Sāmoan Independence Day
Thank you, Madam Speaker.
Earlier this week, I had the honour of joining the Sāmoan community in the ACT in celebrating Sāmoan Independence Day. This year marks the 56th anniversary since Sāmoa achieved independence from New Zealand. I would like to express my sincere thanks to the community for their invitation to attend the lotu, a devotional service recognising this meaningful occasion.
On 1 January 1962, Sāmoa became the first small-island country in the Pacific region to achieve its independence. Sāmoan Independence Day, however, is observed on 1 June each year, with a Sunday devotional service near that date forming an essential part of the celebrations.
The Sāmoan community in the ACT is very active and works hard to forge community connections as well as to preserve and share their unique culture. They sponsor events throughout the year, both big and small, and always play a visible role in the National Multicultural Festival.
History plays a big part in making up who we are: our traditions, our languages and our identities are all shaped significantly by our histories. At the event last Sunday, I was humbled to see that the local Sāmoan community chose a place of worship to gather together in honour of celebrating their Independence Day.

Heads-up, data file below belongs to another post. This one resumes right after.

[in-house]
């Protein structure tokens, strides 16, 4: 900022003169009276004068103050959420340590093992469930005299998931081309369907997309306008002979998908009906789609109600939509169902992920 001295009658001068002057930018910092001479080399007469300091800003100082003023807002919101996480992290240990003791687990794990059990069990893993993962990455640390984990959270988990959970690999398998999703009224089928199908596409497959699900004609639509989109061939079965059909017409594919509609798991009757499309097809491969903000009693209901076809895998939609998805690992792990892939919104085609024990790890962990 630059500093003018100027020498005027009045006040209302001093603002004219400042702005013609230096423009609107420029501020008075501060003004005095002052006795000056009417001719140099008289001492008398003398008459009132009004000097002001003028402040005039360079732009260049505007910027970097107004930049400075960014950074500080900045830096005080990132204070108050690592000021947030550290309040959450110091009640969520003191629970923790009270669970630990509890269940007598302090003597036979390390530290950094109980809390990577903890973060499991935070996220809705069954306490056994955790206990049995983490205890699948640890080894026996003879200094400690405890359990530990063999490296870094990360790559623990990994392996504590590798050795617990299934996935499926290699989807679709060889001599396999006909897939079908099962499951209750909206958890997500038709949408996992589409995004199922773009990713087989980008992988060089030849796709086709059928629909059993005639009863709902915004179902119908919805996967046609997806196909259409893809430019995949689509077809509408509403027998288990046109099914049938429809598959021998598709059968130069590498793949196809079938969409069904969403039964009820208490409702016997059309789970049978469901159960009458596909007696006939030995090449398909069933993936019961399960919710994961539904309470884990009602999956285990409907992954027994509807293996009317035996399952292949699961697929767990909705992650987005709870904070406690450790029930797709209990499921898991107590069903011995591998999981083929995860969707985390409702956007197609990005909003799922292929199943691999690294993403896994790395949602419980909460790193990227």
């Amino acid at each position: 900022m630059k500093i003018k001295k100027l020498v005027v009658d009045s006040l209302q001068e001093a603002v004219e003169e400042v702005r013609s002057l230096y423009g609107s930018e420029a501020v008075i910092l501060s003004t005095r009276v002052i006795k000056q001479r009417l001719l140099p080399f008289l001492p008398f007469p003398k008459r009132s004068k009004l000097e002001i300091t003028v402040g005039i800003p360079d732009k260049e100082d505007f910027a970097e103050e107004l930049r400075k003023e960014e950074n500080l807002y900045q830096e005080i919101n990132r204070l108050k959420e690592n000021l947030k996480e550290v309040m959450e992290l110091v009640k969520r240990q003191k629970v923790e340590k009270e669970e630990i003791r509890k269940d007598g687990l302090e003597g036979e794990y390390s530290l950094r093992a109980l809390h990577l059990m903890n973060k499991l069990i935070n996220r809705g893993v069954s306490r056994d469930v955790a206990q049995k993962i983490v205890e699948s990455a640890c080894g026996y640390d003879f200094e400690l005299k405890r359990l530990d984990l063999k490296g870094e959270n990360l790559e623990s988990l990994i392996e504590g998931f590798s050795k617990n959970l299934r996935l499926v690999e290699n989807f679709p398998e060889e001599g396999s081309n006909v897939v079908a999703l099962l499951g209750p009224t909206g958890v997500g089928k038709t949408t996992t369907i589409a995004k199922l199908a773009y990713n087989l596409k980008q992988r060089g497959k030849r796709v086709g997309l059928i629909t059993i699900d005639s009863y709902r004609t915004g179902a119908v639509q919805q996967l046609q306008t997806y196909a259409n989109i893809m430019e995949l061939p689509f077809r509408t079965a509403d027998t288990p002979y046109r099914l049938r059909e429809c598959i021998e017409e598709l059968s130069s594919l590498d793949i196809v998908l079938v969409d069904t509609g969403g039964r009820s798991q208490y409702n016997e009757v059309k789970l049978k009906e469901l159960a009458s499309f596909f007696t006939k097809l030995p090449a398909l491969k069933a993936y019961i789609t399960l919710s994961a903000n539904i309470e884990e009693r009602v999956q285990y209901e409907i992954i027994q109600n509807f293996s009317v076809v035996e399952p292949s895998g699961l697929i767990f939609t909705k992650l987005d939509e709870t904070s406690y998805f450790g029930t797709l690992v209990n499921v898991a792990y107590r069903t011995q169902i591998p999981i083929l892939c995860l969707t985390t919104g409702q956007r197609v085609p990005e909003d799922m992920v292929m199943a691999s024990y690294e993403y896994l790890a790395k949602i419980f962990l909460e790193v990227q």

At this event, people of different faiths came together to acknowledge this special day and sing praises to God, and everyone was welcomed with hospitality and graciousness. Following the worship, attendees were invited into the hall to continue the celebration through a feast of delicious Pacific Islander food. There was a lot of happy discussion in the Sāmoan language, and I was grateful to be able to engage in these conversations with the help of a translator by my side.
I wish the Sāmoan community in the ACT and worldwide a happy Independence Day!
Madam Speaker, I would also like to take this opportunity to again urge all the members of this Assembly to personally engage with our multicultural communities. I encourage each of us to increase our curiosity and compassion so that they can get to know and understand our migrant and refugee communities better than ever before. There is much to learn from those who have roots in cultures that are different to our own and who have a desire to share the best of these as they continue to make significant contributions to our city and this nation.
In conclusion, I once again wish to express my best wishes to the Sāmoan community in the ACT, including those volunteers who sacrifice many hours of their lives to plan and execute events and serve community members. I look forward to learning from their example of generosity and kindness and being included as part of their community as they grow and continue to bless and help their community members and neighbours in this territory.